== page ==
Grants 101 Resources

The Inside Track

Nov 03, 2022

My son beats me every time we use his hot wheels racetrack (pictured below). It’s puzzling. It seems like we should have the same chance for success. But my cars never make it past the terrifying jump in the middle. His cars always make the jump.

[A hot wheels racetrack.]

I finally thought to ask him what I’m doing wrong. He giggled and explained, “Momma, I’ve tested all the cars. I know which cars run best, and what angle to start them at.”

This racetrack is like grant writing. It seems like everyone should have the same chance for success. Application instructions are the same for everyone. But some people (like my son) are on an inside track. They have inside knowledge about how the system works. It’s easier for them to get their grants funded. 

Let’s level the playing field. There shouldn’t be insiders and outsiders in grant writing. We’re not supposed to fund the most privileged ideas. We’re supposed to fund the best and most important ideas.

One of the fastest ways for you to learn how funding systems work is for you to serve as a reviewer. When you review grants, you understand what reviewers are looking for, factors that make grants more exciting to reviewers, and how grants are evaluated.

But how do you actually become a reviewer? Here are some concrete steps:

  • Look for opportunities. Many funders have ways for you to sign up to volunteer to be a reviewer. Here are some examples: HRSA, NIH, NSF, NEH, and SAMHSA
  • Ask for opportunities. Let people in your networks know that you are interested in serving as a grant reviewer. This can be as easy as sending an email to a colleague. This helps colleagues know to keep an eye out for opportunities for you, and prompts them to put your name forward for opportunities.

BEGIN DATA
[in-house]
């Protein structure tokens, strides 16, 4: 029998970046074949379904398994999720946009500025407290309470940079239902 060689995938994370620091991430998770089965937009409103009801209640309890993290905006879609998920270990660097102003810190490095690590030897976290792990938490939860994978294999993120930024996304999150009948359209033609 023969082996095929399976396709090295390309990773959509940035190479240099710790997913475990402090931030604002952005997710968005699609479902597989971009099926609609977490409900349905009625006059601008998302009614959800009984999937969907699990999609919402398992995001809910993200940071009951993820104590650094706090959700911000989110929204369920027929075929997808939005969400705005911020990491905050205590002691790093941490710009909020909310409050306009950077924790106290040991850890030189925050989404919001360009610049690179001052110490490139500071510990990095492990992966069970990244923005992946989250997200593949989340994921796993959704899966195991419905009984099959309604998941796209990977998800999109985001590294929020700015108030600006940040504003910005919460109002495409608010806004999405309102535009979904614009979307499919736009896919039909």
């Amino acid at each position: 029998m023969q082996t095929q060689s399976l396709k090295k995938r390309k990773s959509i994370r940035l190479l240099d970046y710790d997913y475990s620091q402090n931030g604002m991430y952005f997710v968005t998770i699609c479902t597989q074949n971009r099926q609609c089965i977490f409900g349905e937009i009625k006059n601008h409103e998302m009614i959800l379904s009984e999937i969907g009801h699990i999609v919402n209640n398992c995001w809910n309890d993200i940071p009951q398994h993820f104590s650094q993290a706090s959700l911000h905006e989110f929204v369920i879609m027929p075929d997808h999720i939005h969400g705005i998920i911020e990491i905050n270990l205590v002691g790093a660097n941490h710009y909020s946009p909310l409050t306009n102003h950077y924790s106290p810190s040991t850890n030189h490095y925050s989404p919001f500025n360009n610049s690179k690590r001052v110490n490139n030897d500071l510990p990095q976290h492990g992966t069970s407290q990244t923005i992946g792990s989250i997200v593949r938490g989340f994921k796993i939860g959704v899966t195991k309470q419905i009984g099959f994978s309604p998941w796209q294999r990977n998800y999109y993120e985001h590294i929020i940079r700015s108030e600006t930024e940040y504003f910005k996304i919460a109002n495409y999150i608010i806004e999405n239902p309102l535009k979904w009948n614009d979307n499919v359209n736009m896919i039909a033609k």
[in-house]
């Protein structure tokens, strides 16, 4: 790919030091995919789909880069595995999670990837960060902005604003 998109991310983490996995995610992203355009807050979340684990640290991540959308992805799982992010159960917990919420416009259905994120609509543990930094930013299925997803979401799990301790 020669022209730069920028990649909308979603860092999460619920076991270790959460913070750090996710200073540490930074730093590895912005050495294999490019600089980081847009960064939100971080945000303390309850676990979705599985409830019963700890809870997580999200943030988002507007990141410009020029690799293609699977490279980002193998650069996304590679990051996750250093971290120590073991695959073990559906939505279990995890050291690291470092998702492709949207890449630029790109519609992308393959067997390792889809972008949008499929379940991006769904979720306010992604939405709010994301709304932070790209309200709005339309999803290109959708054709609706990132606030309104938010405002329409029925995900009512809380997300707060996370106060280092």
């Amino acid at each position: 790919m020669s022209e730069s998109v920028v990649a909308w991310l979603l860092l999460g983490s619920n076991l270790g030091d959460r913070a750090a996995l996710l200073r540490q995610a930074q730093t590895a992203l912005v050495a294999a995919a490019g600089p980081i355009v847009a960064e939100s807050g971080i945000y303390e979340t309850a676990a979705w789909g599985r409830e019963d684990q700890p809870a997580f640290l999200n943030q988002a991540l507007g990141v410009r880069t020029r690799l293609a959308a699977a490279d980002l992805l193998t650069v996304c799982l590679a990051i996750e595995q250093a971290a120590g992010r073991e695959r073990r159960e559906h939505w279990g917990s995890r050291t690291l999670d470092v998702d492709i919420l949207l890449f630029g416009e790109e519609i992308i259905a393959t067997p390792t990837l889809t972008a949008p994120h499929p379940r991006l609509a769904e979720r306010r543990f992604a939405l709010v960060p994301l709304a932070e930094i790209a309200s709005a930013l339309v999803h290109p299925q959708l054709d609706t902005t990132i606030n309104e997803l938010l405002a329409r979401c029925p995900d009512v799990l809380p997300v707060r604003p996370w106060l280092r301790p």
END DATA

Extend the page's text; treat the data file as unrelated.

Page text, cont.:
• If you are a graduate student, you may not be able to serve as a reviewer yet for certain types of funders. Sometimes funders only accept reviewers who have terminal degrees. But you can ask about opportunities to review at your institution or for professional organizations. These opportunities might look like reviewing award applications. This type of reviewing is very helpful. You see how reviewers interpret instructions for reviewing, and you see what helps applications stand out in a pool.

If you know someone who could benefit from today's newsletter, would you mind forwarding it? Sharing knowledge is one way we level the playing field. Thank you for reading and believing that scholars deserve support for incredible ideas.


Stay in touch: Twitter, the Newsletter and The Grant Writing Guide book.

P.S. If you ever play hot wheels with my son and I, choose the purple car.

P.P.S. If you are affiliated with Georgia State University, I’m giving a grant writing workshop on November 10. You can register for free here!